Harvey Elliot, Head of EA Bright Light
The inescapable buzzword doing its waspy thing at the moment in the games industry is 'casual'. That, if many very people in gaming are to be believed, is where the future is if the industry is to expand.
Right on the front line of that movement is EA's Bright Light studio. It looks after what is probably the franchise with the broadest appeal of recent times - Harry Potter – and is edging closer to the release of Zubo
, a very promising character-based game with rhythm elements that's... you know, for the kids. If Bright Light is to be believed, it may well be for everyone else, too.
I sat down for a chat with Harvey Elliot, head of the Bright Light studio, to discuss two of EA's key properties. Below you'll find part one of that interview, zooming in on Zubo
. Keep your eye on SPOnG for part two, which gets to the cultural behemoth that is Harry Potter
First up, could you just tell us a little bit about your background in the games industry?
Sure! I'm going to work backwards, because it's easier for me to remember. I can just change my age to match!
I've been heading up the EA Bright Light studio for 18 months, and prior to that I was running two of the franchises we had in the UK studios. So, one is Harry Potter
, and the other one is Zubo
– or, it's now known as Zubo
, it's had numerous names over the years. And then prior to that I was... I joined EA about five years ago, five and a half? Six...? Six and a half! No, five and a half, I've gone too far! So, for EA I've published Goblet of Fire
on Harry Potter
, Order of the Phoenix
on Harry Potter
, we're just finishing Monopoly
, obviously, Harry Potter and the Half Blood Prince
is in its end phases from the game development standpoint, and Burnout 3: Takedown
, which is probably the first one I did for EA.
Then, prior to EA I headed up Acclaim's Cheltenham studio, that was when there was an Acclaim, and that was about seven years I was there. And that was all sorts of games, including Extreme G III
, the Crazy Taxi
games - we did the first game for PlayStation 2 and GameCube - and a whole host of other games that I think I've blanked from my memory...
Looking at the studio more broadly for a moment, could you explain the thinking behind the re-branding of the studio to EA Bright Light?
Yeah, it was quite interesting. We used to be the UK studio, the group of people that are here and certainly the group I joined. And, I guess about three years ago, we bought Criterion Games, and obviously they had Burnout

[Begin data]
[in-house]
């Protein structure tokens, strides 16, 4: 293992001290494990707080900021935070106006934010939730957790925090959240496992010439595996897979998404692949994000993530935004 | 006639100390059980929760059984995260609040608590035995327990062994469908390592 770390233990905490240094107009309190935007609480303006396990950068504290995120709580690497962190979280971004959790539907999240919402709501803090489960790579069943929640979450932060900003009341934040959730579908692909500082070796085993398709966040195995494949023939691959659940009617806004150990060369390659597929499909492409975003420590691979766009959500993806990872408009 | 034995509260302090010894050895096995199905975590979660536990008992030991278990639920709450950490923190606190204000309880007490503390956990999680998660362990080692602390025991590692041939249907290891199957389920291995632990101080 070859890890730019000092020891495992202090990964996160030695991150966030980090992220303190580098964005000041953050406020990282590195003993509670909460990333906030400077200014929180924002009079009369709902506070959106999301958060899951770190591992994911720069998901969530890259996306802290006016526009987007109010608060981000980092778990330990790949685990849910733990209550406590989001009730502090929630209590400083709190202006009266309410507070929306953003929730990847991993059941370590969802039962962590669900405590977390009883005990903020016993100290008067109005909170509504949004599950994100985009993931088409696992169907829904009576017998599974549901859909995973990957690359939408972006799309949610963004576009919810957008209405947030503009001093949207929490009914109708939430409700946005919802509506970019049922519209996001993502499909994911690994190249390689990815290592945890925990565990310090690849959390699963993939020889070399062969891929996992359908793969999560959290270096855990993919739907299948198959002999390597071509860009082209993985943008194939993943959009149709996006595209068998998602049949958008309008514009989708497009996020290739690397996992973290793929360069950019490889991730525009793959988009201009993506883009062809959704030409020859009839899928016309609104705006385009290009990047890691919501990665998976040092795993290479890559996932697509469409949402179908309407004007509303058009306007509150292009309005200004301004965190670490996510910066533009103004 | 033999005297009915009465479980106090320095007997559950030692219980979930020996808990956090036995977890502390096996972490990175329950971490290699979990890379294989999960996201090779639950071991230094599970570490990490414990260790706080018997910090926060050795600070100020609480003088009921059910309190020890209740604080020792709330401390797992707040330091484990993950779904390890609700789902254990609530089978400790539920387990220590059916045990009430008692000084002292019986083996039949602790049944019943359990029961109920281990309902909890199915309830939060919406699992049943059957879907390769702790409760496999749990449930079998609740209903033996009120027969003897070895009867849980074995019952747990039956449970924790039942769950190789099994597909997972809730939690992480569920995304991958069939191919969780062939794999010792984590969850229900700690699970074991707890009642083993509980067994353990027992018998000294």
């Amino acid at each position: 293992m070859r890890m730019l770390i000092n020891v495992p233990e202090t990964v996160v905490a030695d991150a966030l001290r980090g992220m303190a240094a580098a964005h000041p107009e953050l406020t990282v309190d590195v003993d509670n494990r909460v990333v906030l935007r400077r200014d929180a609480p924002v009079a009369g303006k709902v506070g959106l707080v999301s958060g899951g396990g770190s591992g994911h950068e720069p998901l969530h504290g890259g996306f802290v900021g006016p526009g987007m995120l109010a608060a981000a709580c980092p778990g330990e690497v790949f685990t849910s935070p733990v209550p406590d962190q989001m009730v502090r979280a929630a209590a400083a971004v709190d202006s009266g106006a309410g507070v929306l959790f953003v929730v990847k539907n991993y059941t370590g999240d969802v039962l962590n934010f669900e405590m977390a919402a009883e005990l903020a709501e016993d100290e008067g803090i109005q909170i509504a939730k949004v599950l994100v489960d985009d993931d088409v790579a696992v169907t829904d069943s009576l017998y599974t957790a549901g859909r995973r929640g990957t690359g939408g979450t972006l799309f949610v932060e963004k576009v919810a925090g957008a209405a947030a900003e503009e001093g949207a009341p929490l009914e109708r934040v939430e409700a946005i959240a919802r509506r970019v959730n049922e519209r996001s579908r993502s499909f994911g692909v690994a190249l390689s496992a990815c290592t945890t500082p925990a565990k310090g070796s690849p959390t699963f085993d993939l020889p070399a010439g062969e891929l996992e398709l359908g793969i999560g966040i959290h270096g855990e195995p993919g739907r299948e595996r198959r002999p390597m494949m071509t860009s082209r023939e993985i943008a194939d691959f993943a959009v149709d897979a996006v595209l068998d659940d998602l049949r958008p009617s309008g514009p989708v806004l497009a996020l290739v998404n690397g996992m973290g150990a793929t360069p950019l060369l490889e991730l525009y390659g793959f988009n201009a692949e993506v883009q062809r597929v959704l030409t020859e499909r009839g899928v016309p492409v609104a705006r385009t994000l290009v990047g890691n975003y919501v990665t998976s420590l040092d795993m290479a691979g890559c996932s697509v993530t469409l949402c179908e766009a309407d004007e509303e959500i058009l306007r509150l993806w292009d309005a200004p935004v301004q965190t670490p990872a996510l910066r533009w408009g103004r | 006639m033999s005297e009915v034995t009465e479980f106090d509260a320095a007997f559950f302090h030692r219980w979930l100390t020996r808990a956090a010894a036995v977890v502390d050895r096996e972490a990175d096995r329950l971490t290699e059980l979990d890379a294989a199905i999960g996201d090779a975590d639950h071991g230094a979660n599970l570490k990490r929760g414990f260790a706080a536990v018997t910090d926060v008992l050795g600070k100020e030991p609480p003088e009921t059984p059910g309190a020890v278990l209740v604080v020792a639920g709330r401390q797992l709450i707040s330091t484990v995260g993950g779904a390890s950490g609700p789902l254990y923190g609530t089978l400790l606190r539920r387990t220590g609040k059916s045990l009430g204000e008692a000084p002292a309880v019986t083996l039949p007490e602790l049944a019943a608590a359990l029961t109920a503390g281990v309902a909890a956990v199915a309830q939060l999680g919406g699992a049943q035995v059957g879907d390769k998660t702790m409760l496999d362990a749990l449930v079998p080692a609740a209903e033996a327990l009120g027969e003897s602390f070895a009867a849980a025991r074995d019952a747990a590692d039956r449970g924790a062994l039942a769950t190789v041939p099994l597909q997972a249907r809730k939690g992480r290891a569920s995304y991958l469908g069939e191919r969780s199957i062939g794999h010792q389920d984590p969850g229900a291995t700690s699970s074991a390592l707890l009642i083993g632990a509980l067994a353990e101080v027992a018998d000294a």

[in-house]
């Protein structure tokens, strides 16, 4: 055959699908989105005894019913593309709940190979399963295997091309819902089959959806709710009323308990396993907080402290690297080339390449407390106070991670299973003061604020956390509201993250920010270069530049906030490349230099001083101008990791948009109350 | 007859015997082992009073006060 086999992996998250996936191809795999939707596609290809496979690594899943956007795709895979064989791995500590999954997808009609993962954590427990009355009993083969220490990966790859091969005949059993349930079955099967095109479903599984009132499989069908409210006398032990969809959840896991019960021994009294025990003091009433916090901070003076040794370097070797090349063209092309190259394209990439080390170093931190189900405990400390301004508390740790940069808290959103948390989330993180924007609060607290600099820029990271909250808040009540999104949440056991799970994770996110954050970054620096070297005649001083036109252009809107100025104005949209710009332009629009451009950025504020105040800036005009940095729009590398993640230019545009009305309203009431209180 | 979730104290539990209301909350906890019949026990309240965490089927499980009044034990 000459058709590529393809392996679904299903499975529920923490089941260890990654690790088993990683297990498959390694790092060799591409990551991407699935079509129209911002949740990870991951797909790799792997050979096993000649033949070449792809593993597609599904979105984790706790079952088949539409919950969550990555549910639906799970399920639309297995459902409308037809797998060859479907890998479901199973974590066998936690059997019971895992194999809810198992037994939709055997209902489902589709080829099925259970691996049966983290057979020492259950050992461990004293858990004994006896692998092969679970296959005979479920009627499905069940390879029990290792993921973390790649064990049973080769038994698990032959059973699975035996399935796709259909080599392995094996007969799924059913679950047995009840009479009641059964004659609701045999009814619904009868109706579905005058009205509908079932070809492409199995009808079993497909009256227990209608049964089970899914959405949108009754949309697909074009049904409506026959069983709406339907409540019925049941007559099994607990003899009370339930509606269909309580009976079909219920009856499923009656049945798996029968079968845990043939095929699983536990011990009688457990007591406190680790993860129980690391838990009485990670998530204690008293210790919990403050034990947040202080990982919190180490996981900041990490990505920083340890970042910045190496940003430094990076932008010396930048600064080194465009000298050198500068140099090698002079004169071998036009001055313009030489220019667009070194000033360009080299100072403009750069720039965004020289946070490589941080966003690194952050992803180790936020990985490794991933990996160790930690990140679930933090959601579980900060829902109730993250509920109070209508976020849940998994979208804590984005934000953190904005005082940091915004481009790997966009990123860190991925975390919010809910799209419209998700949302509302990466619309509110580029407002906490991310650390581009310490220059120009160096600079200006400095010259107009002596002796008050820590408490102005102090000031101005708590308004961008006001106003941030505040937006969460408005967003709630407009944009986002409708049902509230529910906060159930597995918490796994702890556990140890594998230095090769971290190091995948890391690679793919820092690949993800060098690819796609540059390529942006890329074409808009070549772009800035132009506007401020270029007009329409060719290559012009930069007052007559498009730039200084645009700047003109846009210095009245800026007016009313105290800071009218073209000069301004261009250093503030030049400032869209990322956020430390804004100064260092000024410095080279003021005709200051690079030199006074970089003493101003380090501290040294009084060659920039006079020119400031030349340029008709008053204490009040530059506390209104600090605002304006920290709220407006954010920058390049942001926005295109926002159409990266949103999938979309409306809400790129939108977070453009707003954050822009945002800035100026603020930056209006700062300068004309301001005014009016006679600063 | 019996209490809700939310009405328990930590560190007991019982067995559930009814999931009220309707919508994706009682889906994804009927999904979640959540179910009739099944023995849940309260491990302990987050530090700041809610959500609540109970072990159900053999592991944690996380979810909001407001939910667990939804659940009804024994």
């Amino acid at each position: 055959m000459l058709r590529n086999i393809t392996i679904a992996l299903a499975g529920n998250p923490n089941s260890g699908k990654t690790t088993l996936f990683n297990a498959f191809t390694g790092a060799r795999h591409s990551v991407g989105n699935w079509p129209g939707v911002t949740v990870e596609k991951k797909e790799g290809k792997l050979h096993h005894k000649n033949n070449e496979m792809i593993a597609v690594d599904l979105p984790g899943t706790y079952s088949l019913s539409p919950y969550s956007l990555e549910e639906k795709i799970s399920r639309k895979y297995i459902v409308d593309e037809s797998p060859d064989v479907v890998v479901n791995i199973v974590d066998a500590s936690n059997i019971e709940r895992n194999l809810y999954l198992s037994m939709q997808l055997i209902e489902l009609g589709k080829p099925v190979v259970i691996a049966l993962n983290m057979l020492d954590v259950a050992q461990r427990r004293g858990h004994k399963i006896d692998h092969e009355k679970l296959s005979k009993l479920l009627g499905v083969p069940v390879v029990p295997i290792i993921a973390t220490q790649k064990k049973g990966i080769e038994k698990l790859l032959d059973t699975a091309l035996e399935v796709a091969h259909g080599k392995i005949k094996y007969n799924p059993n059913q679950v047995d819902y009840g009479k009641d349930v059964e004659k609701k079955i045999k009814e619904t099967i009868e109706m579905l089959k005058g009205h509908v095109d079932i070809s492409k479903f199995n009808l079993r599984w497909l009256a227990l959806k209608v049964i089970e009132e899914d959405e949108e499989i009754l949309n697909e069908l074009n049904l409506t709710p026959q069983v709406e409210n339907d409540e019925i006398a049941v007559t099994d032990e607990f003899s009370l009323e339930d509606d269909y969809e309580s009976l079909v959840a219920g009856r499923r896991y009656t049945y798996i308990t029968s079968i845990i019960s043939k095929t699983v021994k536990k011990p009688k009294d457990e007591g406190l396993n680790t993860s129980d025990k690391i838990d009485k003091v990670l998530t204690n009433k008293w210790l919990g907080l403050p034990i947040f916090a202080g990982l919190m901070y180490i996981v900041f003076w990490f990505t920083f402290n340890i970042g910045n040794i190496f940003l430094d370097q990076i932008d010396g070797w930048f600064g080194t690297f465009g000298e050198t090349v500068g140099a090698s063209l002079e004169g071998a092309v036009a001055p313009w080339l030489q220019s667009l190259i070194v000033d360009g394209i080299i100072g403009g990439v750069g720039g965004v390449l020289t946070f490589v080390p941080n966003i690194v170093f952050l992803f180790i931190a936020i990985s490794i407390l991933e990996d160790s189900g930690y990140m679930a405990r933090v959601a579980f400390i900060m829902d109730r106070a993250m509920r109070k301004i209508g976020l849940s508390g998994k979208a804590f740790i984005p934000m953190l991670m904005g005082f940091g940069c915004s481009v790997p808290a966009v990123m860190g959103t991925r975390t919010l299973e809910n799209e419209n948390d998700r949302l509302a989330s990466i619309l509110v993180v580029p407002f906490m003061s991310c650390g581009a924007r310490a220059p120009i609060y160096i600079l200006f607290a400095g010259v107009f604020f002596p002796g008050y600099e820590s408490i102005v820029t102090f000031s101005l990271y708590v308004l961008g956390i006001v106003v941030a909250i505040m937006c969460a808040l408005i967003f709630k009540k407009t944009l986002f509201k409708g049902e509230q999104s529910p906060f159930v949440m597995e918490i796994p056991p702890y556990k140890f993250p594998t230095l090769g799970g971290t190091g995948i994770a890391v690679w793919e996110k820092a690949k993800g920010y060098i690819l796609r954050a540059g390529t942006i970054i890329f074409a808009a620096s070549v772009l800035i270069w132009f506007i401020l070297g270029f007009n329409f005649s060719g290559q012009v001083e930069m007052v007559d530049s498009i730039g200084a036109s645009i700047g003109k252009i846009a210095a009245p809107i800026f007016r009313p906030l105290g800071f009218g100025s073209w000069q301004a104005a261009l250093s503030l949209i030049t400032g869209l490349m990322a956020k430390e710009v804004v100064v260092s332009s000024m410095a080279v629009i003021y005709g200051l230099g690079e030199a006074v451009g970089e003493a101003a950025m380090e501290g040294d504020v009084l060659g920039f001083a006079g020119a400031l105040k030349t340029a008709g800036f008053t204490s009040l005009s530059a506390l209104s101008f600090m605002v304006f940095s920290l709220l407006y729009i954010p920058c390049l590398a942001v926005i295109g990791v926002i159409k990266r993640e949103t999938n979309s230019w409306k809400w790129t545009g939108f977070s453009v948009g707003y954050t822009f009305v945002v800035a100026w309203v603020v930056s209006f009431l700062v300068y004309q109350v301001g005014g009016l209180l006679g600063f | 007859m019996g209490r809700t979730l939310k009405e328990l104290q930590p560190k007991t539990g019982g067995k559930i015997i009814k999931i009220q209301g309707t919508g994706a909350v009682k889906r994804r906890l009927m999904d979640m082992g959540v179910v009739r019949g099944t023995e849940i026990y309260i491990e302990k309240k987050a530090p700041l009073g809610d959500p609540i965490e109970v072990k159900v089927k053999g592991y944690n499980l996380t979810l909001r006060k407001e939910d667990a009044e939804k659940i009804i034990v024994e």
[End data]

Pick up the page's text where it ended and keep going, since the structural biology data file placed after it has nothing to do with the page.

, and I'd worked with them on the Burnout
franchise and we'd just started development of Black
But, it was around February last year, we moved everyone to this building together. So, it was only really at that point we brought Criterion Games and the UK studio into one place, and that became the UK studio. And then we went through the labels restructuring when we divided into the four groups and Criterion's products very much sit in the games side of our business, and the products we were making, or that I was responsible for, which were what is now called Zubo
and the Harry Potter
games, were more on the casual side, so the label split just drifted us gently apart again, and it happened that the things I was working on was the UK studio of old, more or less, and the games products were the Criterion Studio's.
Once the label split happened, we just thought, 'we don't really want to be known as “the UK studio that's not got Criterion in it any more”'... and we figured – a new label, new name. And then we made one up (grins). And then we made up a logo, and then we made lots of other things that look like that logo go around, and then it sticks, and we're all sat sipping tea right now from a Bright Light mug. And that's it, there comes the name!
Names are such an interesting thing. It's funny, Zubo
(had) another name before that, it was called Podo Blip
, (that) was it's working title for a long, long time, and we were trying to do some clearances or something on the name, and we had to change it to Zubo
. At the time you think, 'it's so odd, we know it as Podo
,' but, of course, nobody else knew it as that - it was just us. After a little while you forget that it was Podo
or Podo Blip
, and you remember it as Zubo
I think it's the same with Bright Light. I think there will be a time in the not-too-distant future when I forget actually not having a name. I mean, the UK studio was just 'the UK studio', which is as generic a name as you can get. So, we wanted an identity and we made one up.
Actually, that was the answer you needed! 'I asked Harvey about the name, and he said “we made one up”'!